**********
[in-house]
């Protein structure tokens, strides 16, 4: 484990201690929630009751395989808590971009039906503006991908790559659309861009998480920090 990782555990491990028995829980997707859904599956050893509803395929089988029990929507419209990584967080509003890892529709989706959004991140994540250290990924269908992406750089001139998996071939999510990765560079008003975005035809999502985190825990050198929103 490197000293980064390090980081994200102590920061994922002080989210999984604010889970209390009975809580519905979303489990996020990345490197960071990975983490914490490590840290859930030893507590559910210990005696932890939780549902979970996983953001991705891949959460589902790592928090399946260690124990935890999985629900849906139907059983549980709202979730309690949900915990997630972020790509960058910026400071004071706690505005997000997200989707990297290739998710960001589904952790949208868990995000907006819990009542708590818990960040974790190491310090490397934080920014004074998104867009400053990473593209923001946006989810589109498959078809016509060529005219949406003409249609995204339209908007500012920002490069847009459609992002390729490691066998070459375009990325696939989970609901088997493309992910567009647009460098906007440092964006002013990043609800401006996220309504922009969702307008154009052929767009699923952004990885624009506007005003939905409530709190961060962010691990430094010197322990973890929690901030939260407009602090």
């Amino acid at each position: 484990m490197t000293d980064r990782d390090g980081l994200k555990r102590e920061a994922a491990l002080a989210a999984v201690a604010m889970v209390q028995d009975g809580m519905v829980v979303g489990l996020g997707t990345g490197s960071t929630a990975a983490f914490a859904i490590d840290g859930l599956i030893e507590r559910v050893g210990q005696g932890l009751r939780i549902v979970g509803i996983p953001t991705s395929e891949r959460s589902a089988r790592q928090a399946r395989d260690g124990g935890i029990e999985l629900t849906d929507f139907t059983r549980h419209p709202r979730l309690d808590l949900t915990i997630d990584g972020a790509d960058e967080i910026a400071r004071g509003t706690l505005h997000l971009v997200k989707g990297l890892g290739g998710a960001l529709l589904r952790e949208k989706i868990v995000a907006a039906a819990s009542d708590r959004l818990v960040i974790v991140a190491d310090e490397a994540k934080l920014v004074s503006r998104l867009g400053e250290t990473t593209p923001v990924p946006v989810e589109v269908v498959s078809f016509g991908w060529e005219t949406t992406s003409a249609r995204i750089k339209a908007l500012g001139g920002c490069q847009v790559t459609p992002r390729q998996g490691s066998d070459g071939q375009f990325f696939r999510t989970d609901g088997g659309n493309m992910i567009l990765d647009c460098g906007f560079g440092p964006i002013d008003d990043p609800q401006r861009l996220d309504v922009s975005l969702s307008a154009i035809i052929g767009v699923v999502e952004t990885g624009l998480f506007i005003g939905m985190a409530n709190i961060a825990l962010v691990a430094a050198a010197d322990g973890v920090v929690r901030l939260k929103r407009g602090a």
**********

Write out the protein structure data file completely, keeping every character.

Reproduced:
[in-house]
């Protein structure tokens, strides 16, 4: 484990201690929630009751395989808590971009039906503006991908790559659309861009998480920090 990782555990491990028995829980997707859904599956050893509803395929089988029990929507419209990584967080509003890892529709989706959004991140994540250290990924269908992406750089001139998996071939999510990765560079008003975005035809999502985190825990050198929103 490197000293980064390090980081994200102590920061994922002080989210999984604010889970209390009975809580519905979303489990996020990345490197960071990975983490914490490590840290859930030893507590559910210990005696932890939780549902979970996983953001991705891949959460589902790592928090399946260690124990935890999985629900849906139907059983549980709202979730309690949900915990997630972020790509960058910026400071004071706690505005997000997200989707990297290739998710960001589904952790949208868990995000907006819990009542708590818990960040974790190491310090490397934080920014004074998104867009400053990473593209923001946006989810589109498959078809016509060529005219949406003409249609995204339209908007500012920002490069847009459609992002390729490691066998070459375009990325696939989970609901088997493309992910567009647009460098906007440092964006002013990043609800401006996220309504922009969702307008154009052929767009699923952004990885624009506007005003939905409530709190961060962010691990430094010197322990973890929690901030939260407009602090």
């Amino acid at each position: 484990m490197t000293d980064r990782d390090g980081l994200k555990r102590e920061a994922a491990l002080a989210a999984v201690a604010m889970v209390q028995d009975g809580m519905v829980v979303g489990l996020g997707t990345g490197s960071t929630a990975a983490f914490a859904i490590d840290g859930l599956i030893e507590r559910v050893g210990q005696g932890l009751r939780i549902v979970g509803i996983p953001t991705s395929e891949r959460s589902a089988r790592q928090a399946r395989d260690g124990g935890i029990e999985l629900t849906d929507f139907t059983r549980h419209p709202r979730l309690d808590l949900t915990i997630d990584g972020a790509d960058e967080i910026a400071r004071g509003t706690l505005h997000l971009v997200k989707g990297l890892g290739g998710a960001l529709l589904r952790e949208k989706i868990v995000a907006a039906a819990s009542d708590r959004l818990v960040i974790v991140a190491d310090e490397a994540k934080l920014v004074s503006r998104l867009g400053e250290t990473t593209p923001v990924p946006v989810e589109v269908v498959s078809f016509g991908w060529e005219t949406t992406s003409a249609r995204i750089k339209a908007l500012g001139g920002c490069q847009v790559t459609p992002r390729q998996g490691s066998d070459g071939q375009f990325f696939r999510t989970d609901g088997g659309n493309m992910i567009l990765d647009c460098g906007f560079g440092p964006i002013d008003d990043p609800q401006r861009l996220d309504v922009s975005l969702s307008a154009i035809i052929g767009v699923v999502e952004t990885g624009l998480f506007i005003g939905m985190a409530n709190i961060a825990l962010v691990a430094a050198a010197d322990g973890v920090v929690r901030l939260k929103r407009g602090a």